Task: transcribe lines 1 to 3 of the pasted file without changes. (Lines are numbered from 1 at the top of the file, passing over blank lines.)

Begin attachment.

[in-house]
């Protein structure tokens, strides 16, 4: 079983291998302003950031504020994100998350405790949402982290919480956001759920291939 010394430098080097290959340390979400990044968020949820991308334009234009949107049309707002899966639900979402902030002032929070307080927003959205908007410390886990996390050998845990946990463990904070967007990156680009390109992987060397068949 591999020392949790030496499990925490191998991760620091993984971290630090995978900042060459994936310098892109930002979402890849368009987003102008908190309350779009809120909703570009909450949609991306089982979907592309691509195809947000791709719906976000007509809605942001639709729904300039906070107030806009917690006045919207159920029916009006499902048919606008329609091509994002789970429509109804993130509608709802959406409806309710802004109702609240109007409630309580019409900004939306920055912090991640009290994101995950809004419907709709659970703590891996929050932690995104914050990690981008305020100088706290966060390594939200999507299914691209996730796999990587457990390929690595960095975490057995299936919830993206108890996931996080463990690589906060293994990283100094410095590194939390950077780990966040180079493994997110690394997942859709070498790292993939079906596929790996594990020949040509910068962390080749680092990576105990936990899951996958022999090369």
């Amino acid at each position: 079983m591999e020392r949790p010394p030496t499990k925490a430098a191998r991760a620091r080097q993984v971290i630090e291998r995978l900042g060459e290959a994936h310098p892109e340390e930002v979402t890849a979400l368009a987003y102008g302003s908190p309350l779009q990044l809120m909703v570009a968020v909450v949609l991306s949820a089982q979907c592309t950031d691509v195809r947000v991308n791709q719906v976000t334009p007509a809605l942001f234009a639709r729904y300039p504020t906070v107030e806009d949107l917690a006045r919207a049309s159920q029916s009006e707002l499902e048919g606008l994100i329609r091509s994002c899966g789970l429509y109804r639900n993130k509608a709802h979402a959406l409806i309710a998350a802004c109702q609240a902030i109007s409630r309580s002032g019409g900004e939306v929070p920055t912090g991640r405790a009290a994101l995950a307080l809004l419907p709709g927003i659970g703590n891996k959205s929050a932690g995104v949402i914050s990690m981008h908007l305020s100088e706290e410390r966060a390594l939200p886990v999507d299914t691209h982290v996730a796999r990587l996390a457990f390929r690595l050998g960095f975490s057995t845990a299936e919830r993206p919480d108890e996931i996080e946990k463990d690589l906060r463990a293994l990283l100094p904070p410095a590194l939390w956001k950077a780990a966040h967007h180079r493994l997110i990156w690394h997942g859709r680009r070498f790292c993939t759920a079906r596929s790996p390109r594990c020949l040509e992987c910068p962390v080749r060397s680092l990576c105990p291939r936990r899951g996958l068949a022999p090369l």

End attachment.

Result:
[in-house]
């Protein structure tokens, strides 16, 4: 079983291998302003950031504020994100998350405790949402982290919480956001759920291939 010394430098080097290959340390979400990044968020949820991308334009234009949107049309707002899966639900979402902030002032929070307080927003959205908007410390886990996390050998845990946990463990904070967007990156680009390109992987060397068949 591999020392949790030496499990925490191998991760620091993984971290630090995978900042060459994936310098892109930002979402890849368009987003102008908190309350779009809120909703570009909450949609991306089982979907592309691509195809947000791709719906976000007509809605942001639709729904300039906070107030806009917690006045919207159920029916009006499902048919606008329609091509994002789970429509109804993130509608709802959406409806309710802004109702609240109007409630309580019409900004939306920055912090991640009290994101995950809004419907709709659970703590891996929050932690995104914050990690981008305020100088706290966060390594939200999507299914691209996730796999990587457990390929690595960095975490057995299936919830993206108890996931996080463990690589906060293994990283100094410095590194939390950077780990966040180079493994997110690394997942859709070498790292993939079906596929790996594990020949040509910068962390080749680092990576105990936990899951996958022999090369």
């Amino acid at each position: 079983m591999e020392r949790p010394p030496t499990k925490a430098a191998r991760a620091r080097q993984v971290i630090e291998r995978l900042g060459e290959a994936h310098p892109e340390e930002v979402t890849a979400l368009a987003y102008g302003s908190p309350l779009q990044l809120m909703v570009a968020v909450v949609l991306s949820a089982q979907c592309t950031d691509v195809r947000v991308n791709q719906v976000t334009p007509a809605l942001f234009a639709r729904y300039p504020t906070v107030e806009d949107l917690a006045r919207a049309s159920q029916s009006e707002l499902e048919g606008l994100i329609r091509s994002c899966g789970l429509y109804r639900n993130k509608a709802h979402a959406l409806i309710a998350a802004c109702q609240a902030i109007s409630r309580s002032g019409g900004e939306v929070p920055t912090g991640r405790a009290a994101l995950a307080l809004l419907p709709g927003i659970g703590n891996k959205s929050a932690g995104v949402i914050s990690m981008h908007l305020s100088e706290e410390r966060a390594l939200p886990v999507d299914t691209h982290v996730a796999r990587l996390a457990f390929r690595l050998g960095f975490s057995t845990a299936e919830r993206p919480d108890e996931i996080e946990k463990d690589l906060r463990a293994l990283l100094p904070p410095a590194l939390w956001k950077a780990a966040h967007h180079r493994l997110i990156w690394h997942g859709r680009r070498f790292c993939t759920a079906r596929s790996p390109r594990c020949l040509e992987c910068p962390v080749r060397s680092l990576c105990p291939r936990r899951g996958l068949a022999p090369l």